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Your boiler is likely one of the most used appliances in your home in winter. It can run for hours each day, working hard to keep your home warm and supplied with hot water for those chilly evenings. However, with so many moving parts, there is scope for things to go wrong, particularly if your boiler is over eight years old.
According to thisismoney.co.uk, nearly one-fifth of UK residents have experienced a broken boiler in the last 12 months and one in 10 people would need to rely on loans or credit cards to pay for the repairs.
So what do you do if your boiler stops working one day, leaving your radiators off and your water cold? You will want to get the situation rectified as quickly as possible and you may be able to claim the cost on your home insurance.
In most cases, standard home insurance will not cover the cost of fixing or replacing a broken boiler. Boiler breakdown is common and it’s most often caused by lack of good maintenance or regular servicing, so home insurance providers are understandably wary about offering cover for this issue.
It’s more likely that an insurance provider will pay for damage that has been caused by a faulty appliance, for example, damage caused by oil or water leaking from a domestic boiler. However, they will not pay for the repair or replacement of the appliance itself.
You may be able to take out additional cover with your home insurance provider that does cover your boiler. Check with them to see what it’s called, but it is usually named ‘boiler cover’ or ‘emergency home cover’. It generally doesn’t cost more than an extra £5 to £10 per month, but you could feel better knowing that you have the additional protection should your boiler break down.
This extra cover could include sending out emergency assistance if your main source of heating fails and paying towards the cost of a new boiler. However, do check the policy terms and conditions carefully. If you haven’t had your boiler serviced regularly or it’s stopped working because of its age, they may not pay out.
If you’re unsure whether you are covered, either check your policy documents, reading them through carefully, or call your insurance provider for more details.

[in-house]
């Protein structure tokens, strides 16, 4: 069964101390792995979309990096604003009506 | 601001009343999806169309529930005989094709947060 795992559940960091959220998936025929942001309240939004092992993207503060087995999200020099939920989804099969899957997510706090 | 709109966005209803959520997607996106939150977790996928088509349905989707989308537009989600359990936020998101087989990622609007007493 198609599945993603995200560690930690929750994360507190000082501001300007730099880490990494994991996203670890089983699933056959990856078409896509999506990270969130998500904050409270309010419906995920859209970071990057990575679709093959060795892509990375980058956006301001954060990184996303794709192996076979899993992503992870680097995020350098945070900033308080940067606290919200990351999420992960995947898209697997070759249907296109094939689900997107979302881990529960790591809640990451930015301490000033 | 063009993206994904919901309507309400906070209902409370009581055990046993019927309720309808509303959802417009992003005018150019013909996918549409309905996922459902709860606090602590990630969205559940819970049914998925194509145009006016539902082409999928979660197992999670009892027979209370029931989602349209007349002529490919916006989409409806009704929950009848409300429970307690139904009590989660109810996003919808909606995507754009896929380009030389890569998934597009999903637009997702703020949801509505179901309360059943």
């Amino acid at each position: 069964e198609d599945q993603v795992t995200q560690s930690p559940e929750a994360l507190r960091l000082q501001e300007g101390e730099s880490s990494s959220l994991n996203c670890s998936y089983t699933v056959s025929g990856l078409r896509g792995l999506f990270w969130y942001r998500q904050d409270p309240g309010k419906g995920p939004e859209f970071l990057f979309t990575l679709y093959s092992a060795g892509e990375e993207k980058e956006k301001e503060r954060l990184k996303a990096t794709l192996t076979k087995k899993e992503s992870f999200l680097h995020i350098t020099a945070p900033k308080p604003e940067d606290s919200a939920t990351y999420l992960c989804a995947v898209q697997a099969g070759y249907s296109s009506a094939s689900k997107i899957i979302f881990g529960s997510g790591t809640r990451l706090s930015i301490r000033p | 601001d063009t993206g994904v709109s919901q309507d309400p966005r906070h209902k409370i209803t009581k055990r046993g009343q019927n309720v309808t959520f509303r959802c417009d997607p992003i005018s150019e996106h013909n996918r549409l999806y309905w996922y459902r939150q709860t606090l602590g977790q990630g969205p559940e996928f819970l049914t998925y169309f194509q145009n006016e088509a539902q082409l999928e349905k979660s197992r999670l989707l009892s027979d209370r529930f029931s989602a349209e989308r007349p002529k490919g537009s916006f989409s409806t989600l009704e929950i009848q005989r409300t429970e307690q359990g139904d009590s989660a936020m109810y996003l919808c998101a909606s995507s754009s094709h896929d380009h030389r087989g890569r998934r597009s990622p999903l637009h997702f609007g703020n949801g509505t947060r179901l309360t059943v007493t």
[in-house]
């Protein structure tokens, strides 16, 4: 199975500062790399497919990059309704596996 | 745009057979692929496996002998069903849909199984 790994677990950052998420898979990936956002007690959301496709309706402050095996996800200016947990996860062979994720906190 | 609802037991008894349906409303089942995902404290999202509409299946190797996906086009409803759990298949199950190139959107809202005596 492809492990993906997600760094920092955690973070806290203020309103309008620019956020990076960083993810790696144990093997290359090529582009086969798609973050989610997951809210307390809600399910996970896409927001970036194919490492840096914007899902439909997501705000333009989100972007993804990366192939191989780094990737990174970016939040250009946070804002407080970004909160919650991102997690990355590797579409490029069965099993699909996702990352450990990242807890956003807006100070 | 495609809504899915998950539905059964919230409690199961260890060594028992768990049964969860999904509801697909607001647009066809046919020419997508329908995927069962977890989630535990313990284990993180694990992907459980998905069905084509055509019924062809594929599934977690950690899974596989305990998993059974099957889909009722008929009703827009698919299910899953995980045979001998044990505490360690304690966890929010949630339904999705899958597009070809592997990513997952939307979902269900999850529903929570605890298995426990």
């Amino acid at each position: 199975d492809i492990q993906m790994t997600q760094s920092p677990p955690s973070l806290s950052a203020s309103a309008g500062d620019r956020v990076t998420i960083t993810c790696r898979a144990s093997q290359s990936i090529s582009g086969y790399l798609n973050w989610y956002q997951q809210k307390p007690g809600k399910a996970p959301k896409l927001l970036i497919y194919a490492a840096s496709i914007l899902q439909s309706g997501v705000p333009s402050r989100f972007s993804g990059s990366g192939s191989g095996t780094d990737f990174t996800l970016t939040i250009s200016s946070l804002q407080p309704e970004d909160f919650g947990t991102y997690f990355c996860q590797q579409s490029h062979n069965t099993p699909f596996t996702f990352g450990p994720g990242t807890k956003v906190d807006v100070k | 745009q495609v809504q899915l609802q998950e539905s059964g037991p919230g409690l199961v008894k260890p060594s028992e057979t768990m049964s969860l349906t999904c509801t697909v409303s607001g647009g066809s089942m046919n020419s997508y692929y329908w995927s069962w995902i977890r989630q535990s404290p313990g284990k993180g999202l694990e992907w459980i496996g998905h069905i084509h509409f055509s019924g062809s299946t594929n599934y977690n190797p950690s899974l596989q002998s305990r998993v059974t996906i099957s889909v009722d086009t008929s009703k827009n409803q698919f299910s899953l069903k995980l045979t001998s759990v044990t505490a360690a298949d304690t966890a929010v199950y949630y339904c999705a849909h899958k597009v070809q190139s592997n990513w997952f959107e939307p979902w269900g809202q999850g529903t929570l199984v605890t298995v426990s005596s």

There’s no good time for your boiler to kick the bucket, especially when you’re trying to sell a property. You can still sell your home with a broken boiler, however, potential buyers may be put off and it could take longer to sell. They would need to pay to have a new boiler installed and the work would need to be completed as soon as they move in.
You have a couple of options. The first is to pay to have the boiler fixed or replaced. While this may cost you money, your property would likely be more enticing to buyers and you could sell it more quickly. A new boiler would probably come with a two-, three- or five-year guarantee too, which could be even more desirable.
Your second option is to reduce the price of your property so that the buyers aren’t losing any money. For example, if your home is on the market for £200,000 and you’ve had a £2,000 quote to have the boiler replaced or fixed, you could reduce the price to £198,000 to reflect this quote. Doing this would be a nice gesture and would mean potential buyers would be less likely to be put off.
If you’re worried about this situation happening to you, you could get your boiler serviced before the property goes up for sale. This way, you and your buyers will know that it’s in fully working order, with a certificate to show when the work was carried out and the results.
Before you call someone to take a look at your boiler, you may want to do some troubleshooting of your own. There may be an issue that you’re able to solve or figure out on your own. For instance, the boiler screen may be showing a fault code that tells you what the issue is or you could have a problem like an airlock, which can be fixed by you without the need to call a heating engineer out.
If you’ve tried to resolve the problem on your own with no luck, you should get in touch with the manufacturer’s customer service team. They may be able to send out a suitably qualified heating engineer to resolve the problem.
No matter who you call to fix your boiler, you should always make sure that they are Gas-Safe registered.